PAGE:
In regards to restitution, Durkheim specifically references the payment of fines as restitutive, and it also includes different types of law outside of criminal law such as civil law,commercial law,procedural law, administrative law, etc. A mention of these sorts of things would signal that we were restitutive or that were following this expected trajectory. There would also need to be more of a movement away from retributive understandings based in punishment. While its true that we no longer use certain violent punishments, it would seem that we are in a state of flux.

  7. This is wonderful Libbie! So proud of you and how hard you worked these past four years. Can’t wait until students are learning about YOU in Contemporary Social Theory!! <3

    1. Thank you so much Ellie!! You’ve done such great things throughout your time at Wooster, and your IS and presentation really show your hard work and dedication! I’m so glad I’ve gotten to know you, and you’re going to do great things going forward!!!!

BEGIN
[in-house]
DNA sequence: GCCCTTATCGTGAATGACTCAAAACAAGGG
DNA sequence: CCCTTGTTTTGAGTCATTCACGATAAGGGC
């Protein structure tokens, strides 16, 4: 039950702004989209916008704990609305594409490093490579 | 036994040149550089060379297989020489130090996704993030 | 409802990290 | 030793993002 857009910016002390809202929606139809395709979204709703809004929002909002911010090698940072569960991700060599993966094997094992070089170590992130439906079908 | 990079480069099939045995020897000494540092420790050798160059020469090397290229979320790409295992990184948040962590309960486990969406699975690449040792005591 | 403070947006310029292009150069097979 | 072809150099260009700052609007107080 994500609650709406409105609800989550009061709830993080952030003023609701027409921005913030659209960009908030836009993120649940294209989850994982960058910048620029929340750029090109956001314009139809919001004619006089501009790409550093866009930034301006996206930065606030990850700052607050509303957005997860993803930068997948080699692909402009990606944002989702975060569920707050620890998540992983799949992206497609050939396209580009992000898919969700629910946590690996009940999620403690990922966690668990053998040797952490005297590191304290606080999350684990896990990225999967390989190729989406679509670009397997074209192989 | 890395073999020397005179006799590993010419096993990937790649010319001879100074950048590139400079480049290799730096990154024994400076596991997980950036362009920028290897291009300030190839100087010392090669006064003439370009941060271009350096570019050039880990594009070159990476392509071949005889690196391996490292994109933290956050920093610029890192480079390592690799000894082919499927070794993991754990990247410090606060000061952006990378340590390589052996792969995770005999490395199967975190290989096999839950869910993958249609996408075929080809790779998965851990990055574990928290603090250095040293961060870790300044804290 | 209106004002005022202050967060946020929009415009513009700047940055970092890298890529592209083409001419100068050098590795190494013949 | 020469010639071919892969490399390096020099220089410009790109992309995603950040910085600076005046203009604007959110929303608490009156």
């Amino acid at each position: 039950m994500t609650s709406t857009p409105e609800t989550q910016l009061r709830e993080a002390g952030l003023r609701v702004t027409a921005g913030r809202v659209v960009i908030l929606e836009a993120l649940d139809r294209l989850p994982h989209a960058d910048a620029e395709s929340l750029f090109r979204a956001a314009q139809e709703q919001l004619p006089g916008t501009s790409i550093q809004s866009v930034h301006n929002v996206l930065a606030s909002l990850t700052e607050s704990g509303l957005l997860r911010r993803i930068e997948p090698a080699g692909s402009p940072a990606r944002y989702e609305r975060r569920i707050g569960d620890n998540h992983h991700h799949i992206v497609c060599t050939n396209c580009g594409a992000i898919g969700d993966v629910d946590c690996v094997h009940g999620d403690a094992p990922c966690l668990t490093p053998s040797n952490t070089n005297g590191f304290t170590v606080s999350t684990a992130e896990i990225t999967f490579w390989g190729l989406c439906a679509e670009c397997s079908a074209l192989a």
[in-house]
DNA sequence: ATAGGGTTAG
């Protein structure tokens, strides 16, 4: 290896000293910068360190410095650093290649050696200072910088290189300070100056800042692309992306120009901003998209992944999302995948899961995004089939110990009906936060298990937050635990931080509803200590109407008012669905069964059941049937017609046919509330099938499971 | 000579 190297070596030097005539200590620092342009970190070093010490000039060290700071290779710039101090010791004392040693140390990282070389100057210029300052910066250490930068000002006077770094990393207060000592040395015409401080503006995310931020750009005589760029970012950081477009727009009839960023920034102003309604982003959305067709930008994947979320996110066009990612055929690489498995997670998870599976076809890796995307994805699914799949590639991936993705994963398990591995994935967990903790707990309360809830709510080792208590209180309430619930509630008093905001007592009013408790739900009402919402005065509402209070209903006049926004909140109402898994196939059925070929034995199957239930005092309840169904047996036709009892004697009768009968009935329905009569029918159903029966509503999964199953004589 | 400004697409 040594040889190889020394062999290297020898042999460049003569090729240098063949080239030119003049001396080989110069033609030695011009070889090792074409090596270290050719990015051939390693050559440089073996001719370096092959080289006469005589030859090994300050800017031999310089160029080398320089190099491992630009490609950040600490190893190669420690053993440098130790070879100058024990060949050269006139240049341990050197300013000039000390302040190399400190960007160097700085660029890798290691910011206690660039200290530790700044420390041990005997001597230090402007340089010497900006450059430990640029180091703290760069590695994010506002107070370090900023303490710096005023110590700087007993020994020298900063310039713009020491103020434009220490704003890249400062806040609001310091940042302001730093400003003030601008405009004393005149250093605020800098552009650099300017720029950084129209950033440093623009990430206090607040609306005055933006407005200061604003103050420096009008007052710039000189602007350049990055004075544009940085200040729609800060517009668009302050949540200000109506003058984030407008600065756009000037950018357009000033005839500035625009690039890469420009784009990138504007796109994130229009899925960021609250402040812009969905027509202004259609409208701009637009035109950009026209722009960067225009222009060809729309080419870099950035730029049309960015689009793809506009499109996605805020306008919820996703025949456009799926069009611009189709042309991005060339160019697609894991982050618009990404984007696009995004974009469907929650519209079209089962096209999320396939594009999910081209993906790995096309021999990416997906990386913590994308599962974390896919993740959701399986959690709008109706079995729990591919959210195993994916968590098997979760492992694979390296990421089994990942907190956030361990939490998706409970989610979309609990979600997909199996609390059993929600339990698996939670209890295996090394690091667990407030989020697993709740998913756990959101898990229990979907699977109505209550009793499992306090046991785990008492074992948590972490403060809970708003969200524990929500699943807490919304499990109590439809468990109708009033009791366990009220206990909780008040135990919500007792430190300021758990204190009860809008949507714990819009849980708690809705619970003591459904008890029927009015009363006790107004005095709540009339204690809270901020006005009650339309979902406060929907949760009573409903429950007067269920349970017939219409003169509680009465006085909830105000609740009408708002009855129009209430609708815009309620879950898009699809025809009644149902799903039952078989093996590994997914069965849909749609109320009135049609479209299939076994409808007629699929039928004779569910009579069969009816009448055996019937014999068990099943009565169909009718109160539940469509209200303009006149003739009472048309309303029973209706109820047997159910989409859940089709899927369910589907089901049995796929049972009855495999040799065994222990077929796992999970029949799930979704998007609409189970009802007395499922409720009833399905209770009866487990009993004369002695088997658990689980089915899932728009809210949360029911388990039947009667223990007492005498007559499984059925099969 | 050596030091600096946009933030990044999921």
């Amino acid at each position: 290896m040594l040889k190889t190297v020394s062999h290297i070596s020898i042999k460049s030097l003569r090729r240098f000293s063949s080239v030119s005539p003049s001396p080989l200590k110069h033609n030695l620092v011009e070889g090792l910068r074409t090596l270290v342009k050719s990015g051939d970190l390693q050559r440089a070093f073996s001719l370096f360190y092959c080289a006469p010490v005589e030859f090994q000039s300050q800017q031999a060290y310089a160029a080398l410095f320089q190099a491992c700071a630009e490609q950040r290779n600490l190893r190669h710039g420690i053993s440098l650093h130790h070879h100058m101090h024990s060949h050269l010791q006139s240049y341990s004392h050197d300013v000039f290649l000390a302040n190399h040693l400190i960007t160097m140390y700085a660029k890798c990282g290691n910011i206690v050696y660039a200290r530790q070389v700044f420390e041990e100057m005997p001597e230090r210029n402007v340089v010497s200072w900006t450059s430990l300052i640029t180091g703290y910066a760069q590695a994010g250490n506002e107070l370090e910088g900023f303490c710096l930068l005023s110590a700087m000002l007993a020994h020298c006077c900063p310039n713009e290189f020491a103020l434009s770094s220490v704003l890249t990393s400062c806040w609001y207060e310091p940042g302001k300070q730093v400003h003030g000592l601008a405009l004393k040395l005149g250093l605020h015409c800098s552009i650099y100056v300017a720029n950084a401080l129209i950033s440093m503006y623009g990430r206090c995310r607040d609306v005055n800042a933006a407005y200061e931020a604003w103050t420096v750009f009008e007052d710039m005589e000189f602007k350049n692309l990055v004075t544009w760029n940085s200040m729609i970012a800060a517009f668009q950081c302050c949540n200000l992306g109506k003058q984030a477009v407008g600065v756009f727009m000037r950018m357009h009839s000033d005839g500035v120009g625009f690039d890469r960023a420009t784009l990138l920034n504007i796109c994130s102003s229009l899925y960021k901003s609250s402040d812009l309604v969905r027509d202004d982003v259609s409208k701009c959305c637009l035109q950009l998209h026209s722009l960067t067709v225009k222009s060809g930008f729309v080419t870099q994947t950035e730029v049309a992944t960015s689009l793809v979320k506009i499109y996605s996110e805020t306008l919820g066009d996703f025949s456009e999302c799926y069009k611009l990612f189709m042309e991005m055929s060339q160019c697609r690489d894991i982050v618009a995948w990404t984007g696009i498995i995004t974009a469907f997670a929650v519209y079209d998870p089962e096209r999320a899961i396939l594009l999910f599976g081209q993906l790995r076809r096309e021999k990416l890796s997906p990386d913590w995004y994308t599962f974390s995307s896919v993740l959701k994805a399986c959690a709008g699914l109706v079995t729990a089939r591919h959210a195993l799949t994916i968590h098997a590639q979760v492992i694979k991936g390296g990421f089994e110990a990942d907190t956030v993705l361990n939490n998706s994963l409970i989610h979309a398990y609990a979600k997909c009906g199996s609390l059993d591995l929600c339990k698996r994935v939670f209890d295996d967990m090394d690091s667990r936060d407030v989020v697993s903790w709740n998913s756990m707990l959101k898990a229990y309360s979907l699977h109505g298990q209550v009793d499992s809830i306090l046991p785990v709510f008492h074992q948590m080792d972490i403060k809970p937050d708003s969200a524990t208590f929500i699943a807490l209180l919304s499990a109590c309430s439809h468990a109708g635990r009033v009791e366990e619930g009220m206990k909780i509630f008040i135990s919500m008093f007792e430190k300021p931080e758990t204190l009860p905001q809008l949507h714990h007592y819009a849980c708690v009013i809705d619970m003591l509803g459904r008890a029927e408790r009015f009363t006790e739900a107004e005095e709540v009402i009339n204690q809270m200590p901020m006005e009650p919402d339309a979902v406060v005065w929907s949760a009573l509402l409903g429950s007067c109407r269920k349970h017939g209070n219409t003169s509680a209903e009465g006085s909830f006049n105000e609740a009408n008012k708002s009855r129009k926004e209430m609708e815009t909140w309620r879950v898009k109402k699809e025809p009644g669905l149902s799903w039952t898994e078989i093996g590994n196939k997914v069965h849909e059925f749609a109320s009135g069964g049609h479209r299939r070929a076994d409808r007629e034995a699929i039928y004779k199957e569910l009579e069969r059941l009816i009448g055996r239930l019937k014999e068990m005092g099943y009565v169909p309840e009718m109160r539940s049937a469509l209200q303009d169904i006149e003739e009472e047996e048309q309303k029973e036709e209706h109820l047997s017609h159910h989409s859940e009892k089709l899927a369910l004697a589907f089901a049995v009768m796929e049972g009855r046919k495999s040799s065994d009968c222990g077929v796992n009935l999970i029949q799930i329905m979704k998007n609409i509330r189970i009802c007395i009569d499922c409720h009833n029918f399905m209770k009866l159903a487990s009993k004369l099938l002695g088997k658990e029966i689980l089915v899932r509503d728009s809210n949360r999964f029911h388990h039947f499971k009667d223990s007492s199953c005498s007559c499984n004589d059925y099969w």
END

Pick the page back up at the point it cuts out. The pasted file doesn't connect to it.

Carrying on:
8. You did an excellent job explaining the theoretical framework of your project in clear and accessible terms, which demonstrates the depth of your understanding. You also had to be very creative in figuring out the best way to gather data that would help answer your research question. Ultimately, your thesis not only sheds important light on the anomalous nature of the American penal system, but American culture more generally. And to top if all off, what a catchy title! Great presentation, Libbie.

    1. Thank you so much Professor Tierney! I’m glad that you enjoyed my thesis, my presentation, and the title that you thought of!!!

  9. Thank you for sharing, Libbie! This is a topic that I do not know much about, so thank you for teaching me.

    So looking over the 10 cases you analyzed, it appears the cases took place between 1976 and 2003. Within that time frame did you see any shift small shifts between what is understood to be individualism or retribution? Did themes or key phrases become more prevalent as time went on?

    I would be curious how a second historical analysis would look in a few more decades so that it included the first 30 years of the 21st century.

    1. Thanks Kristin!